Apple puts brakes on iPhone XR

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It seems that Apple has realised that the demand of the newly launched iPhone XR is not up to the mark.

The data points to strong sales right out of the gate thanks to the September release of the newest and most premium versions of Apple's signature smartphone, which helped spur market share growth in Australia (up 3.8 percentage points), in China (up 1.3 percent points) and especially in its home market where strong iPhone 8 and 8 Plus sales are apparently helping that trend along. It's entirely possible that the reason Apple doesn't need very many XR's is that most customers are choosing the highest-end models or defaulting to the lower-end, cheaper products.

The publication says Apple has told its assemblers Foxconn and Pegatron to halt plans for additional production lines for the iPhone XR. Apple is widely considered the biggest customer for Foxconn.

"For the Foxconn side, it first prepared almost 60 assembly lines for Apple's XR model, but recently uses only around 45 production lines as its top customer said it does not need to manufacture that many by now", a source told the paper. At Foxconn, only 45 production lines of the planned 60 are now being used. As per the source, this means Foxconn would be producing 100,000 few units of the iPhone XR daily than initially estimated - a decline of around 20-25 percent.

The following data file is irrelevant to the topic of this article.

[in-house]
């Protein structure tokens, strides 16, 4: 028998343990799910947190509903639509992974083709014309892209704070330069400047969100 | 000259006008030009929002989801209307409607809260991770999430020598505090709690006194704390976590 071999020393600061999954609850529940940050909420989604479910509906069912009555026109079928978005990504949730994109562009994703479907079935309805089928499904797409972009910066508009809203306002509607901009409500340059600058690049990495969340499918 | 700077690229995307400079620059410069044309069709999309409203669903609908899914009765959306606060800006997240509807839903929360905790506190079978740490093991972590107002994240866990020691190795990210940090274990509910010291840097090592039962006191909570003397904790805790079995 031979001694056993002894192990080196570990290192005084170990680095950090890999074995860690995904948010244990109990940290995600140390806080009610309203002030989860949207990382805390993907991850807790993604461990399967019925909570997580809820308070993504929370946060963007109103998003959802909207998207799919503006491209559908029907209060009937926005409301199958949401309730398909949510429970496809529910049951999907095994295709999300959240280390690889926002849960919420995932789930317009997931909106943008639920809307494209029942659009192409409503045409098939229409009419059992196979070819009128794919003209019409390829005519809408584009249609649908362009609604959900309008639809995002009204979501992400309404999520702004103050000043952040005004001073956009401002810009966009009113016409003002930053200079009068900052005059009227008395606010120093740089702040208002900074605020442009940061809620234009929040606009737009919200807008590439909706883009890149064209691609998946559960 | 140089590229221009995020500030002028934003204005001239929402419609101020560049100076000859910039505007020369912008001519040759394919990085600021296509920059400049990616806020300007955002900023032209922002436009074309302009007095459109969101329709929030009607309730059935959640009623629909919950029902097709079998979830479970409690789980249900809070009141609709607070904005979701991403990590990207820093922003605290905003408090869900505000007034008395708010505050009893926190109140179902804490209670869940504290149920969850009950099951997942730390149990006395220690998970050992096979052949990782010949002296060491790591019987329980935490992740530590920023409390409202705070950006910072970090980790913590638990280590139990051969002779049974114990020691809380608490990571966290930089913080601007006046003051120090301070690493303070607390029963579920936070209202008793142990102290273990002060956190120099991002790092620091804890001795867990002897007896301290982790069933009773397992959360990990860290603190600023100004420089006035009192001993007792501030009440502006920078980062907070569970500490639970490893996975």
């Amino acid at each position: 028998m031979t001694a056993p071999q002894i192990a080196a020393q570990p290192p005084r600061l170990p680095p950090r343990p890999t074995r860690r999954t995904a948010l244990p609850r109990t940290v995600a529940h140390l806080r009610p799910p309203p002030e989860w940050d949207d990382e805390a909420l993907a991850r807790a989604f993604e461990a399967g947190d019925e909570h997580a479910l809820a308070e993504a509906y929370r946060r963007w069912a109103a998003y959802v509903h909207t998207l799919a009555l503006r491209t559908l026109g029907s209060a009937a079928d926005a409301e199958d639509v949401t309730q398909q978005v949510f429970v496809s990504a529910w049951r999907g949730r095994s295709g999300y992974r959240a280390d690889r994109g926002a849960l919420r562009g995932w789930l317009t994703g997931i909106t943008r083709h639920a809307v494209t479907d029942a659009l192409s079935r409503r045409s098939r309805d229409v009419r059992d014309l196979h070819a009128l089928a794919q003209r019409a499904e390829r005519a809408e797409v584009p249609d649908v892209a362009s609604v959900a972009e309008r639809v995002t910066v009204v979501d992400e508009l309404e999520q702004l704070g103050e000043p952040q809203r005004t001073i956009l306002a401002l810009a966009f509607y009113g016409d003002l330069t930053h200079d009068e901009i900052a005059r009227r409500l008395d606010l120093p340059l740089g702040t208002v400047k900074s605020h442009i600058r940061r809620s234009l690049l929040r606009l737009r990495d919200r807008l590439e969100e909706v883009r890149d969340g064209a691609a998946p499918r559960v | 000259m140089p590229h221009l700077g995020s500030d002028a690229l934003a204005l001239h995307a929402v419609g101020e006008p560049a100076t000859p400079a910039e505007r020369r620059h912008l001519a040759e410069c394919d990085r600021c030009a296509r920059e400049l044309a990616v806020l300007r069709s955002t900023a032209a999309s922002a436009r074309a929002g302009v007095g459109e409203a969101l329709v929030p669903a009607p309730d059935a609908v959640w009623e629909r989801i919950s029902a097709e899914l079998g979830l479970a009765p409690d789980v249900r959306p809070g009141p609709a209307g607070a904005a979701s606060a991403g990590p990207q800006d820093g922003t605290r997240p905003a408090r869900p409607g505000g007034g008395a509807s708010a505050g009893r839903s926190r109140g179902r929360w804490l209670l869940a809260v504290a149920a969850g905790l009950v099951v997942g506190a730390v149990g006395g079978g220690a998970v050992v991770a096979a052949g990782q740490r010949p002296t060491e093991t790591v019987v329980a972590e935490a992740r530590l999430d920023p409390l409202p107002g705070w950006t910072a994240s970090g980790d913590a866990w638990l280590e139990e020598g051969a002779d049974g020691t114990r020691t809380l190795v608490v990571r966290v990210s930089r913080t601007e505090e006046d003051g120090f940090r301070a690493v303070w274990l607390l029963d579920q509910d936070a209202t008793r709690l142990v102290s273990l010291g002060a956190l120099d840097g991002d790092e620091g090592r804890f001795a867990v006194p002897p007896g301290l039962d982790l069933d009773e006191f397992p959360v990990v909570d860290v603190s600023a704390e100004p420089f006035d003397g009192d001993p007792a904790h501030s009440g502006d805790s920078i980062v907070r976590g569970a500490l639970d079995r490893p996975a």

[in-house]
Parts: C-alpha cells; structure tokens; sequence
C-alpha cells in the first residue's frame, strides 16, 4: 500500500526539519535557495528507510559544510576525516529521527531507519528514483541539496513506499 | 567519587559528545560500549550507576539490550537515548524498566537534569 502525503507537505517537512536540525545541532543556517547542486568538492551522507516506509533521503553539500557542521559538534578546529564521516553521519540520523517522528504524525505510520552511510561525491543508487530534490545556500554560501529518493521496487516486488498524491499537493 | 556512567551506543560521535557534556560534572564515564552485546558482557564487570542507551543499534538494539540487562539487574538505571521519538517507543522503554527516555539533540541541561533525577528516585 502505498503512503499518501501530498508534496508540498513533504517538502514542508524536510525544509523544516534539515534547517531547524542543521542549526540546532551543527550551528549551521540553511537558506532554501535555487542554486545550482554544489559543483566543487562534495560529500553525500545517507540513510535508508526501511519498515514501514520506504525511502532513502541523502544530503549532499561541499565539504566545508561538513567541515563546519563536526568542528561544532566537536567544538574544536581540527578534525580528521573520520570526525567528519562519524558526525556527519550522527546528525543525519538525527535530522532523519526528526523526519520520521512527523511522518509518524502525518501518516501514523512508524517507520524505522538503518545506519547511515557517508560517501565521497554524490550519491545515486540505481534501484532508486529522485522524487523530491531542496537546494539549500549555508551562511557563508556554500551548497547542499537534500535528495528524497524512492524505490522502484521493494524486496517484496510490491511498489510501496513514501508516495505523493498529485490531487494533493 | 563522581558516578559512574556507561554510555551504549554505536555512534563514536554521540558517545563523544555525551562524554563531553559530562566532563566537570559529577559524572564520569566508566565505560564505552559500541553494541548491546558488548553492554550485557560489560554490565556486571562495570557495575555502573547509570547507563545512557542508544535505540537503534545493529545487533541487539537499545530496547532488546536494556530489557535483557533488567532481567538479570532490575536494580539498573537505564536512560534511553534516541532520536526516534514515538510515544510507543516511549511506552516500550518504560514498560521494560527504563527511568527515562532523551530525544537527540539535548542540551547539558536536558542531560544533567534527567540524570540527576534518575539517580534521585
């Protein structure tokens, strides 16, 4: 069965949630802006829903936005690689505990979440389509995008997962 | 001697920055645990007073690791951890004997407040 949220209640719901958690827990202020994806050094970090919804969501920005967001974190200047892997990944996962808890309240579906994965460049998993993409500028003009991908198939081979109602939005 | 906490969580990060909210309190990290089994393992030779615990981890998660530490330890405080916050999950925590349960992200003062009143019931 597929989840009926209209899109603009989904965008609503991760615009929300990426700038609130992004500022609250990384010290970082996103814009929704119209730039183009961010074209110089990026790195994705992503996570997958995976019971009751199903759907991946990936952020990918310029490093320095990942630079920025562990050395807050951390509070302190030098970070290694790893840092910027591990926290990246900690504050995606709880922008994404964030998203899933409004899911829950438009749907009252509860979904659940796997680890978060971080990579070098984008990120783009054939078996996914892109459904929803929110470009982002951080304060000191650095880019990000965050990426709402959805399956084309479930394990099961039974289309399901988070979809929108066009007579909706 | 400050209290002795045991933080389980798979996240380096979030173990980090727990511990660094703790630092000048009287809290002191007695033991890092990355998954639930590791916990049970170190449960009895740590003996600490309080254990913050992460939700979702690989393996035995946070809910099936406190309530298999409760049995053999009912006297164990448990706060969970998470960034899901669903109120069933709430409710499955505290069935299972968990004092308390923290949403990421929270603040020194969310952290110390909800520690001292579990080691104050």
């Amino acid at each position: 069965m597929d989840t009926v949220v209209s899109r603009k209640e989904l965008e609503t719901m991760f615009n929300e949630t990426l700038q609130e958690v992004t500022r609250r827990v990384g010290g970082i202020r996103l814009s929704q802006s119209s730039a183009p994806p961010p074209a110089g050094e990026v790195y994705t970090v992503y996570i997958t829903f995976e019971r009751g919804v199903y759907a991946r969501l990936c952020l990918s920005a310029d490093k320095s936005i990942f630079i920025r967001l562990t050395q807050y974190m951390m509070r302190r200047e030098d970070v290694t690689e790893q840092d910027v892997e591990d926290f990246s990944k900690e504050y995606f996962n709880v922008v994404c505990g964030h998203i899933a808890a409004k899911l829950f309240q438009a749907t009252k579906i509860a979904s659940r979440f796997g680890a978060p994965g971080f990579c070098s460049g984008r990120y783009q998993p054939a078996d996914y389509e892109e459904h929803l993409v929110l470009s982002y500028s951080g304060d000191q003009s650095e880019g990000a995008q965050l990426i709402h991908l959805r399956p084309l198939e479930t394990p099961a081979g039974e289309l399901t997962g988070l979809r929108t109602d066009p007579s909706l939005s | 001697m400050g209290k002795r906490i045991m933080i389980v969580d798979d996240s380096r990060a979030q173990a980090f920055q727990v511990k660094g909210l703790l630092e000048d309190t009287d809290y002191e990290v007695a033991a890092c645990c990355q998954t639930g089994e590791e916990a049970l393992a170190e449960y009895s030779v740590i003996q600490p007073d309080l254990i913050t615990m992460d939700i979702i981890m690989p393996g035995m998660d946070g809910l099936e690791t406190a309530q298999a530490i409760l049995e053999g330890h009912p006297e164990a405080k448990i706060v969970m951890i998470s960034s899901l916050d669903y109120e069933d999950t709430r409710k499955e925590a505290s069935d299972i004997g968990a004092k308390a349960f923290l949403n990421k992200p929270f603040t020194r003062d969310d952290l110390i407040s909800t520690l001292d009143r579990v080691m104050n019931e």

Pegatron XR production also isn't reaching maximum capacity, and Wistron, a smaller iPhone assembler, won't receive any orders for iPhone XR this holiday season. The math makes sense, as they are up to 20% cheaper than the iPhone XR's starting price of $749. It's also possible that more people are opting for other iPhones, leaving Apple to modify its original plan.

Last Friday, Apple shares had fallen sharply, dragging the United States tech major's market value below $1 trillion after the company forecast softer-than-expected sales for the holiday quarter and fueled nerves over iPhone sales by saying it would no longer release the figures.

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